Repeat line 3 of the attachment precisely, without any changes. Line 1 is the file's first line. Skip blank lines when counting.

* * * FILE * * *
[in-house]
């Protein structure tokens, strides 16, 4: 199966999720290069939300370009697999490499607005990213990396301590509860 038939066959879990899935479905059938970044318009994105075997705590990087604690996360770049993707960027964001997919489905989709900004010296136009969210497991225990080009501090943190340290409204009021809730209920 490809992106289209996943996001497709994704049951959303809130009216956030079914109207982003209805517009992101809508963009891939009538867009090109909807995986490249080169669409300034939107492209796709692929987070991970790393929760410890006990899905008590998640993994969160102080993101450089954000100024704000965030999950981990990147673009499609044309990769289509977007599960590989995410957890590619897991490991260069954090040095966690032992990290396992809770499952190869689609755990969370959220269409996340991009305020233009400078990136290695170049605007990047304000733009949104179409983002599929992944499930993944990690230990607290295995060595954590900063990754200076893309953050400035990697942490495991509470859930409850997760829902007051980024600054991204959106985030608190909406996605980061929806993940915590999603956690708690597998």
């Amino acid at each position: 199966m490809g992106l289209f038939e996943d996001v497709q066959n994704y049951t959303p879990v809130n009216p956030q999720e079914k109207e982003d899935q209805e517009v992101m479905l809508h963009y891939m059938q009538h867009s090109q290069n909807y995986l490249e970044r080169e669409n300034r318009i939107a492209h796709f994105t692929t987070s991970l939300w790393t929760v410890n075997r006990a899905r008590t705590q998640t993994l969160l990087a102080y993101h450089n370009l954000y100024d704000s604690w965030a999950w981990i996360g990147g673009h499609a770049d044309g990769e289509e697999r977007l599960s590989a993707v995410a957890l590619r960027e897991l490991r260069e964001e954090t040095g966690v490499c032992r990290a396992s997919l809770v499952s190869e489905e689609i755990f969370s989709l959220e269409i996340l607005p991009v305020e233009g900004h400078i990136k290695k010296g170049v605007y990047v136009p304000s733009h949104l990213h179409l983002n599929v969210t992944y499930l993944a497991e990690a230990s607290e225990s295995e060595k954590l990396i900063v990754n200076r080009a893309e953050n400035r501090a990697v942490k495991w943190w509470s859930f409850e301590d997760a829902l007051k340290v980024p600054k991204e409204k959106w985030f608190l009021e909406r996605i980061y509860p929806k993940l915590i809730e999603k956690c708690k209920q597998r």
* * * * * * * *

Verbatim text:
């Amino acid at each position: 199966m490809g992106l289209f038939e996943d996001v497709q066959n994704y049951t959303p879990v809130n009216p956030q999720e079914k109207e982003d899935q209805e517009v992101m479905l809508h963009y891939m059938q009538h867009s090109q290069n909807y995986l490249e970044r080169e669409n300034r318009i939107a492209h796709f994105t692929t987070s991970l939300w790393t929760v410890n075997r006990a899905r008590t705590q998640t993994l969160l990087a102080y993101h450089n370009l954000y100024d704000s604690w965030a999950w981990i996360g990147g673009h499609a770049d044309g990769e289509e697999r977007l599960s590989a993707v995410a957890l590619r960027e897991l490991r260069e964001e954090t040095g966690v490499c032992r990290a396992s997919l809770v499952s190869e489905e689609i755990f969370s989709l959220e269409i996340l607005p991009v305020e233009g900004h400078i990136k290695k010296g170049v605007y990047v136009p304000s733009h949104l990213h179409l983002n599929v969210t992944y499930l993944a497991e990690a230990s607290e225990s295995e060595k954590l990396i900063v990754n200076r080009a893309e953050n400035r501090a990697v942490k495991w943190w509470s859930f409850e301590d997760a829902l007051k340290v980024p600054k991204e409204k959106w985030f608190l009021e909406r996605i980061y509860p929806k993940l915590i809730e999603k956690c708690k209920q597998r």